Note: To any people of the Islamic faith, I apologize if you have taken offence to any of my views, but that is how I see things from my part of the world. Please feel free to enlighten me with your opinions should you believe that I am wrong.



Post Date: 25th Apr, 2007 - 4:31am / Post ID: #

Is Islam Against Democracy?
A Friend

Democracy Islam Is

Interesting topic. May require some analysing. This took a lot of hard work to compose an accessible synopsis of the issues in this thread please read all the way thoroughly.

First thing first what is democracy in practical terms?
There are many sorts of systems each with different approaches to the concept of "democracy". Socialist democracy, liberal democracy, direct democracy, republican democracy etc etc. To make things simpler may I suggest democracy is simply a system where people have a substantial say in their governance.

Is Islam against people controlling their own destinities? NO. A simple challenge is to find any islamic law or commandment which requires muslims to establish any system (whether good or bad) AGAINST the will of a nation of people.

QUOTE
Also, I have yet to see any evidence, anywhere, that the majority of Muslims are NOT opposed to religious liberty and pluralism. I would love to see such evidence.

Islam is NOT against free practise of religion within an Islamic state. People within an islamic state are free to practise their religion as long as it doesnt impeach or harm others (so a religion which burns a widow alive a custom in India not so long ago, cannot be given complete liberty). Here is an illustration Iranian Jews enjoying religious freedom in Iran https://news.bbc.co.uk/1/Hi/world/middle_east/5367892.stm

QUOTE
Now, as every State requires a constitution - which needs to have a secular basis, so that people of many religions can be accommodated - then these constitutions are often at odds with what the Koran preaches.

QUOTE
then there is no room for tolerance to anyone who does not believe in Allah.

It is incorrect to assume every constitution requires a secular basis. Religions are accomodated and tolerated in the Koran. But it is a bit farfetched to expect the Koran to validate every religion. The Koran does NOT mandate force against people of other religions.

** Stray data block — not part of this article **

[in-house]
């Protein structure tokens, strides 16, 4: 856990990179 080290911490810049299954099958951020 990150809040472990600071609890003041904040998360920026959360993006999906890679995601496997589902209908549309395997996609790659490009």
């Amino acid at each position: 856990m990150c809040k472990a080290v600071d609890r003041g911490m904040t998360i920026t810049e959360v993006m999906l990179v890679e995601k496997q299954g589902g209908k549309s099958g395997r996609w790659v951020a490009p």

Now to deal with the Koranic verses cited by Tonester. This may be lengthy please bare with me.

5:33 talks about those who are hell bent on destroying you by force and violence . Are you going sit by and watch them do it with a smile in the name of "liberty"?

2:39 2:89 2:90 and 8:50 talk about the punishment in the hereafter for those who disrespect the signs of God and reject Prophets. Then Tonester comes with the false conclusion
QUOTE
Logically, that means that Muslim countries must be at odds with all non-Islamic countries.
.
Do you expect the Koran to praise people who reject Truth? Maybe you expect God to reward them in the hereafter for rejecting salvation? The wage of rejecting truth can only be punishment it is only fair. BUT and it is a big BUT does this mean Muslims are at war with non-believers to convert them?
QUOTE
Muslims must either convert non-believers to Islam or kill them
NO! Nowhere in the Koran are muslims commanded to forcefully convert non-believers. They are simply to deliver the message. Their affair rests with God and God alone for there sin is between them and God. THIS IS VERY CLEAR IN THE KORAN!
QUOTE
6:66 Thy people have denied it, though it is the Truth. Say: I am not put in charge of you

QUOTE
6:107 Had Allah is willed, they had not been idolatrous. We have not set thee as a keeper over them, nor art thou responsible for them.

QUOTE
17:54 Your Lord is best aware of you. If He will, He will have mercy on you, or if He will, He will punish you. We have not sent thee (O Muhammad) as a warden over them

QUOTE
10:108 Say: O mankind! Now hath the Truth from your Lord come unto you. So whosoever is guided, is guided only for (the food of) his soul, and whosoever erreth erreth only against it. And I am not a warder over you.

QUOTE
26:216 And if they disobey thee, say: Lo! I am innocent of what they do.


I could go on and on but this should suffice. Democracy therefore I can conclude is not incompatible with Islam.
QUOTE
I believe that there are no true democratic systems within the Islamic world
I disagree I believe Islamic Iran is the closest manifestation to a true Islamic democratic state.

QUOTE
Interestingly, I find it somewhat ironic that Muslims are migrating to Western countries in huge numbers so as to escape the oppression (or whatever) in their own native countries

True in the case of gulf dictatorships backed by everyones favourite Leader of Humanity Mr. Bush. People are fed up of oil rich king who are only in Power not due to lack of the will of people but because of 4 letters BUSH.

QUOTE
And because of this Muslims are willing (although probably not happy) to put up with dictators (political and religious) and other non-tolerant regimes so that they can "fit in" to the culture/s in which they live.

Which muslims put up with them? No as history evidences it is the US administration who keep these people in power!


Post Date: 29th May, 2007 - 9:59pm / Post ID: #

Is Islam Against Democracy?
A Friend

Is Islam Against Democracy?

Islam and democracy:
As a Shia Muslim from Iran, perhaps I can explain this better. Let us be clear Islam is against democracy, but why?
Before I get into details I will give you an example which helps to clarify our mentality for you.
Prophet Lut (pbuh) was sent to his people to warn them of a great punishment that would afflict them if they continued in their wrong ways.
As you may know it is said that people of Lut were the first who were involved in homosexuality. God sent 4 angles in the appearance of young men on a mission to warn Lut and his daughters that God was about to punish his people and that he should leave the city. When the angles arrived at the Lut's home a large gathering took place and a majority, shall we say 50 or 100 or 500 people less or more gathered in front of the home of Lut and demanded that Lut should hand over his guests to them. Lut went to the balcony and asked his people to stop their way of life.